Should organisations look after their employees? For many employers, this is hardly a matter for debate. But unfortunately not all are quite so enlightened.
Employment law protects individual employees, but how should they be accounted for in corporate governance? Union representation in the private sector is low, and their influence, arguably, is even lower. Unlike elsewhere in Europe, in the UK there is no statutory system of works councils. There are obligations to consult with employee representatives in a very limited number of specific situations, and no obligations whatsoever for companies to report on how well they fulfil their wider duties to employees.
These were some of the questions tackled by the BEIS Strategy Committee, a House of Commons select committee, in its report on corporate governance. Galvanised by the scandal of working arrangements at Sports Direct and the collapse of BHS, the committee looked at corporate governance in the UK as a whole. While acknowledging that corporate governance is largely good, it made a series of recommendations for improvement.
The Employment Lawyers Association, representing 5,000-plus employment lawyers throughout the UK, gave evidence and, as the chair of our working party, I attended the committee hearings. We don't know what will happen next but my crystal ball suggests that companies will have to do more to show how they are considering their employees when making decisions.
We suggested reforming the Companies Act 2006, which is not a piece of legislation many HR professionals – or employment lawyers – have to get to grips with on a daily basis. Section 172 of the Act requires companies to ‘have regard to’ the interests of employees when making decisions. What, the committee asked, does ‘have regard to’ mean? Does it mean anything?
The TUC and others said it did not. They wanted to elevate employees to almost the same status as shareholders; ie the group in whose interests the company should primarily be run. But that would interfere with the basic DNA of capitalism. Companies are vehicles for economic activity and ownership: they are not, for the most part, social enterprises – no matter how big the corporate social responsibility budget or glossy the brochures.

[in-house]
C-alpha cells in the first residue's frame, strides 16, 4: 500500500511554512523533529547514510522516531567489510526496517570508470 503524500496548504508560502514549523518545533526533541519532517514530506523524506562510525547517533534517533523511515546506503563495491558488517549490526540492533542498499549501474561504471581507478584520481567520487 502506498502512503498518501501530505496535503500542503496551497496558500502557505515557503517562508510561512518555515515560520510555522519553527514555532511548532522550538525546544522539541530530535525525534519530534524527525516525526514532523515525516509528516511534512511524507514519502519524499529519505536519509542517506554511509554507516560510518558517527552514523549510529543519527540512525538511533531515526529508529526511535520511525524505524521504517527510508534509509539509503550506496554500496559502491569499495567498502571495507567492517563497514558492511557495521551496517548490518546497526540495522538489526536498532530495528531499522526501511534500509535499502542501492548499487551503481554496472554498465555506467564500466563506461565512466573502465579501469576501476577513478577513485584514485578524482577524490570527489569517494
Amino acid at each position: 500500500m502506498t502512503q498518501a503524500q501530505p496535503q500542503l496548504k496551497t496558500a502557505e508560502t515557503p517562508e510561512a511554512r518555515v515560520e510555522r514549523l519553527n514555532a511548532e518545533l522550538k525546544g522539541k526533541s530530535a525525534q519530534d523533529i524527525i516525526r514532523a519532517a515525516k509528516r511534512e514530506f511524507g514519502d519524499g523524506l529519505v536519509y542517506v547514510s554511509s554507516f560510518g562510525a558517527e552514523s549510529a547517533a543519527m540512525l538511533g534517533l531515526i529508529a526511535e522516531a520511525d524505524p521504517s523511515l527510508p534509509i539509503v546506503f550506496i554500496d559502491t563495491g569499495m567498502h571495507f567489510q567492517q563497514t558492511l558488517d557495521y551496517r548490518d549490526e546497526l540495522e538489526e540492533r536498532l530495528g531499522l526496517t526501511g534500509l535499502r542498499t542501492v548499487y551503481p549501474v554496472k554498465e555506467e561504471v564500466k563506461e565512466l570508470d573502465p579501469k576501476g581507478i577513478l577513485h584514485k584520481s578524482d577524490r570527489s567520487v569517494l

Our suggestion was that companies had to produce a similar reporting statement to the one they do under the Modern Slavery Act 2015 – but in respect of employees. There are no sanctions under the Act for failure to report and, although the government can force compliance through a court order, the intention is that investor and customer pressure will bring it about.
The committee went further, suggesting that the Financial Reporting Council should have enforcement powers. I suspect this won’t happen, but I think some reporting obligation is likely.
What might this mean in practice for HR? It would pressure companies to disclose employment practices: what use do they make of flexible labour? How do they engage employees? What is their turnover and relative headcount? This, potentially, is HR’s opportunity to make a significant difference to employees experiences at work.
Jonathan Chamberlain is a partner in the employment, labour and equalities team in Gowling WLG, and a member of the Legislative and Policy Committee of the Employment Lawyers Association